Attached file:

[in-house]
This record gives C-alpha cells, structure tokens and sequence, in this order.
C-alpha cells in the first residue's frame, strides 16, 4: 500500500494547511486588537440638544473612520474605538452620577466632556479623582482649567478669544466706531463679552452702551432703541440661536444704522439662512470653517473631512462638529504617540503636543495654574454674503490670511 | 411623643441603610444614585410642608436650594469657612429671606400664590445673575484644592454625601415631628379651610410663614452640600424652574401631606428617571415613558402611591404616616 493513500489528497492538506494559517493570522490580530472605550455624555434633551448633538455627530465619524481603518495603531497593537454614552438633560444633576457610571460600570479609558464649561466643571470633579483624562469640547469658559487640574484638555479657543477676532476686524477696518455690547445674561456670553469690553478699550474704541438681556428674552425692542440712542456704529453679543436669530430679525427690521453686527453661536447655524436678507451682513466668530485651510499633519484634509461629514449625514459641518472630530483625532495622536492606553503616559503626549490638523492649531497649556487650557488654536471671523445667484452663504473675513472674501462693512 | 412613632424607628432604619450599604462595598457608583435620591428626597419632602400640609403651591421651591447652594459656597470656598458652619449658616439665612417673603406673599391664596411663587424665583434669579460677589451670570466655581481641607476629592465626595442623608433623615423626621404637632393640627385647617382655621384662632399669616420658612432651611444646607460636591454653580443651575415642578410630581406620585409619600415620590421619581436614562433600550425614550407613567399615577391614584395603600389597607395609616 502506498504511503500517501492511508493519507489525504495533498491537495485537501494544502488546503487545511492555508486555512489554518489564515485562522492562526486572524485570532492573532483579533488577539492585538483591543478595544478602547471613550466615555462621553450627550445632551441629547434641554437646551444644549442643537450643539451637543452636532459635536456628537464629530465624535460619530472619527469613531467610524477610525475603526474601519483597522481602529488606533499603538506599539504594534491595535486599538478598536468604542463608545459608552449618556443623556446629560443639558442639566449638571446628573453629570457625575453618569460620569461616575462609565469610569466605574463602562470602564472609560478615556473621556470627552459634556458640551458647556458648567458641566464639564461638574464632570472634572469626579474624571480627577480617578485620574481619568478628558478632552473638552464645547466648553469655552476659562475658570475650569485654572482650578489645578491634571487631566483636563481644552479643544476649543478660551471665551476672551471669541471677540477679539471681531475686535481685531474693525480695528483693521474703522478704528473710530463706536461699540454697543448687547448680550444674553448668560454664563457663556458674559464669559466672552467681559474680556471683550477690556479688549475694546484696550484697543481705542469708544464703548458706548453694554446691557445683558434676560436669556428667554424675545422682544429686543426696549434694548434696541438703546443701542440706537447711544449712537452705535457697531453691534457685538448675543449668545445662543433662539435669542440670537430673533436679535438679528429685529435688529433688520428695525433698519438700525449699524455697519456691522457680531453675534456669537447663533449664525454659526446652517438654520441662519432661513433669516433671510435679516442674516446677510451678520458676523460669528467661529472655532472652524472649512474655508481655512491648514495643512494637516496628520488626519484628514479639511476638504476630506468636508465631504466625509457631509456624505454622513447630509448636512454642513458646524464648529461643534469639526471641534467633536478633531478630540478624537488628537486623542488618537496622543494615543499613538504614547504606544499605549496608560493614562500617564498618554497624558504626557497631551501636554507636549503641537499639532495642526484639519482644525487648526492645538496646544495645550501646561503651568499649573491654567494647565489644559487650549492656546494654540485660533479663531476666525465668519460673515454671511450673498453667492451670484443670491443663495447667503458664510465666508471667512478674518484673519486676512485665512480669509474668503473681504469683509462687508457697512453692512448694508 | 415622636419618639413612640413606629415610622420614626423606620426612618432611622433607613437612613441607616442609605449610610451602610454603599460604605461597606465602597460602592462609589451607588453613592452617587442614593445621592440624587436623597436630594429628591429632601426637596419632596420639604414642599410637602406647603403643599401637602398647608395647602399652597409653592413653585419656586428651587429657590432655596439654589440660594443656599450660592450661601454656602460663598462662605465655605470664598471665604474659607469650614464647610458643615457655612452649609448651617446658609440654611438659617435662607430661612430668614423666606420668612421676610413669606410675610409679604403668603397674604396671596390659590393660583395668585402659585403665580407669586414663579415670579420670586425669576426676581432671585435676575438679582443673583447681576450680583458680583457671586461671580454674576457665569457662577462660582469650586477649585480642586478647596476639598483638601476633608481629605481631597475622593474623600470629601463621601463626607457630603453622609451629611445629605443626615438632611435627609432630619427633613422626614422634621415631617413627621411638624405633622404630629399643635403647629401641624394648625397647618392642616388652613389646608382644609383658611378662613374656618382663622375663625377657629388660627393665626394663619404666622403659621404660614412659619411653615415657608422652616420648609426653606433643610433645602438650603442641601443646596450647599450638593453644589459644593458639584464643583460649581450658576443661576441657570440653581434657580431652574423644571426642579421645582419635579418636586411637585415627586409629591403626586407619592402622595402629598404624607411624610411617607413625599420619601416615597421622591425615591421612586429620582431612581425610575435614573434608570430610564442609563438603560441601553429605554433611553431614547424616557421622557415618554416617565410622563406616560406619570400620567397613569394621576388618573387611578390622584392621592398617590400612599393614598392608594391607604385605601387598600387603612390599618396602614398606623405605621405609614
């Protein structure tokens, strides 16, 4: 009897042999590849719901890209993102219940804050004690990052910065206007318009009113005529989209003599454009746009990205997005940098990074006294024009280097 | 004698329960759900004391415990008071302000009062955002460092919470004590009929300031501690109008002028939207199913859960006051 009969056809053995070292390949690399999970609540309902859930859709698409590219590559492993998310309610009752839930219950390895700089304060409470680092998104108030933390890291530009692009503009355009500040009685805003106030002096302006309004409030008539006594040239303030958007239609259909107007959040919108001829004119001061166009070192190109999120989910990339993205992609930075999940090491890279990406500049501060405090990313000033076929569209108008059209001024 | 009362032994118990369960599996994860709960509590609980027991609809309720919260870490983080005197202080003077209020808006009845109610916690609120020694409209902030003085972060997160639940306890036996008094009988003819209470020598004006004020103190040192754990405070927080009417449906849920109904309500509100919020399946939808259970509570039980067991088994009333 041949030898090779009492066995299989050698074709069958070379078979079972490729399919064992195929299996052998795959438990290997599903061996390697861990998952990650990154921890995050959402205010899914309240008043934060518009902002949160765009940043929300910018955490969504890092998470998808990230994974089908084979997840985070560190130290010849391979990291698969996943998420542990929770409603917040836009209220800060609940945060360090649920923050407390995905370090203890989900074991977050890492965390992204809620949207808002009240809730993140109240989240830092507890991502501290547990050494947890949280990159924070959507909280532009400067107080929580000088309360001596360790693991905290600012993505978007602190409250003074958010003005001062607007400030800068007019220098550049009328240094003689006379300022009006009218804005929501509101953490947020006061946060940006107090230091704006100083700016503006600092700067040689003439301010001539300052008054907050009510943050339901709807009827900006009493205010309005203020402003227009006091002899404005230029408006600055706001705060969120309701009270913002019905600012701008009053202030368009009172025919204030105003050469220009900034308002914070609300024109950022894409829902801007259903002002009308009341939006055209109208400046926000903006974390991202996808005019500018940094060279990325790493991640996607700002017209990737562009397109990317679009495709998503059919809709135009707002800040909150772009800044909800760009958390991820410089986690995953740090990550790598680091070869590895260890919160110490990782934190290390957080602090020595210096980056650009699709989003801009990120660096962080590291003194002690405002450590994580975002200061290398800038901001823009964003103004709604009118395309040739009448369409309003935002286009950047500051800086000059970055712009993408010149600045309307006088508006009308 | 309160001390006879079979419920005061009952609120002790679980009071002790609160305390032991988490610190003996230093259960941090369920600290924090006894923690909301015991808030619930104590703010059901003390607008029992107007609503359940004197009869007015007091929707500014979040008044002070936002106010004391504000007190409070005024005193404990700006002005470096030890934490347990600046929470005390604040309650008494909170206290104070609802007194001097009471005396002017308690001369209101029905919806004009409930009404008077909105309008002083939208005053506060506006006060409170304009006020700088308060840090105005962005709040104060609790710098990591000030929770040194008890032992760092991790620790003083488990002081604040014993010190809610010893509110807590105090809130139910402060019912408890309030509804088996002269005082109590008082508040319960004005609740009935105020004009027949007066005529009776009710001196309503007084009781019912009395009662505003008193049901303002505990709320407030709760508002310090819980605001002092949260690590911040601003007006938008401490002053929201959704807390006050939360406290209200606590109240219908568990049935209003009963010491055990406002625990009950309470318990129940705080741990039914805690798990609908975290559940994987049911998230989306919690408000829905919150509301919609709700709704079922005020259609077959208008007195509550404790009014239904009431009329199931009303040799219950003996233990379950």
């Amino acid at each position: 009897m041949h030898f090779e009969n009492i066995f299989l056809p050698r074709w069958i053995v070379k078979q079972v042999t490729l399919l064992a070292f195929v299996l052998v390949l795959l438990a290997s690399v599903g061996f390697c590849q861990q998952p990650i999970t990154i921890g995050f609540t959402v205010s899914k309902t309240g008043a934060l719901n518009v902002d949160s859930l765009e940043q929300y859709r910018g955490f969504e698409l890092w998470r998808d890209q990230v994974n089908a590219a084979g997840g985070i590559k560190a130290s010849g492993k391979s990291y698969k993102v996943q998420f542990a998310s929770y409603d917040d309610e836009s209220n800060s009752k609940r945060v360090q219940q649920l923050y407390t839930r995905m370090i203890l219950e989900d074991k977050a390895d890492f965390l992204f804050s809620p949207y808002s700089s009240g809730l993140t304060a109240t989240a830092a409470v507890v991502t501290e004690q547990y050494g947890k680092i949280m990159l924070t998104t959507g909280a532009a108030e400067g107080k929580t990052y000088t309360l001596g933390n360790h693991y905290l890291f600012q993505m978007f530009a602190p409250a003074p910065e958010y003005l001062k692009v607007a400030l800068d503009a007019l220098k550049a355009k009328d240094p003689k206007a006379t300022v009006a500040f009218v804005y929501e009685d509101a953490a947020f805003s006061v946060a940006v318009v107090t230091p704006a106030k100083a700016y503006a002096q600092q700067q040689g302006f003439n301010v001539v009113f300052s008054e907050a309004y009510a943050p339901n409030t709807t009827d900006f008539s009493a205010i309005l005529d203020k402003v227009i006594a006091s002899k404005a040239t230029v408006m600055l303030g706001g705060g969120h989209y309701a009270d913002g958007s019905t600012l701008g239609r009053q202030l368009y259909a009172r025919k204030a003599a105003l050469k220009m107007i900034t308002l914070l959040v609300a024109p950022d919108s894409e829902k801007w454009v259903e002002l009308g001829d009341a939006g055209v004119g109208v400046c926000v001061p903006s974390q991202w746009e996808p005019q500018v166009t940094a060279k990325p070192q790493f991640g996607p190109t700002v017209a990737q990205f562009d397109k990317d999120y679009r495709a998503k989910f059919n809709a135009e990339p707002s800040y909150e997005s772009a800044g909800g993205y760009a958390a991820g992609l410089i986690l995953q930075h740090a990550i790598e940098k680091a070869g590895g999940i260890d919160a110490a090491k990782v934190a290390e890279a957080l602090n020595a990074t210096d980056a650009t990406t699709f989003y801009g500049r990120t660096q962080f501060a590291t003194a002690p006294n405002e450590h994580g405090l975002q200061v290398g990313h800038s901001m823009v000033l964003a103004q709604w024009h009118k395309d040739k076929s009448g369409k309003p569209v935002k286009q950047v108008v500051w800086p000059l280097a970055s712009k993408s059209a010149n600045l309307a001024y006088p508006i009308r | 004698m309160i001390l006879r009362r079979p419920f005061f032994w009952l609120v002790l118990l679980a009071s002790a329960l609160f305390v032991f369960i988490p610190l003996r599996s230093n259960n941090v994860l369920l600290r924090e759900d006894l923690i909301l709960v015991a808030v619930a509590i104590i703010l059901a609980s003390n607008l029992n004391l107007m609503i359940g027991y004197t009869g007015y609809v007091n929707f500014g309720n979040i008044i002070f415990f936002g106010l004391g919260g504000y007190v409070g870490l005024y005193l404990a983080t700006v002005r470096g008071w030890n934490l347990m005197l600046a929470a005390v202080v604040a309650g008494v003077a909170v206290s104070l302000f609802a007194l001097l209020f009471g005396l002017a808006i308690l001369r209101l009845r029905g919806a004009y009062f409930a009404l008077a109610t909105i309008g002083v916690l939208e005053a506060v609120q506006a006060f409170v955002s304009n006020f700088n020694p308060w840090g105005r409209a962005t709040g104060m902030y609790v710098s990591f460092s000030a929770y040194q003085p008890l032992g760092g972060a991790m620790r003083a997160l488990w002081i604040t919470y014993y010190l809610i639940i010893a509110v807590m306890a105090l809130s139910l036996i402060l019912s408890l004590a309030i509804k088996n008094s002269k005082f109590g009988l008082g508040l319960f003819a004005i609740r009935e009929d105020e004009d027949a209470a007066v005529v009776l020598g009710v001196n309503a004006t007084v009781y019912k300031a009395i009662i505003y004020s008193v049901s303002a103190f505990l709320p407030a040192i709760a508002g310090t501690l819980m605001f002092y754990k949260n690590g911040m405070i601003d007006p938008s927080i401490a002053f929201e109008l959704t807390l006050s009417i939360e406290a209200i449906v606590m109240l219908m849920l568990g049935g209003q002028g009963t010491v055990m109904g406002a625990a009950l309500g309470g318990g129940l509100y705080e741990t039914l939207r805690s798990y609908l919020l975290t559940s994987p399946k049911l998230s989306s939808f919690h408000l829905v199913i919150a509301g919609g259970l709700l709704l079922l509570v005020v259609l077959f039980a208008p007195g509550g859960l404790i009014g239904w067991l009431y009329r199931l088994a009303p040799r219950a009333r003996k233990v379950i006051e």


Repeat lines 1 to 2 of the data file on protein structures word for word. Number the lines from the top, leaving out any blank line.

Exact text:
[in-house]
This record gives C-alpha cells, structure tokens and sequence, in this order.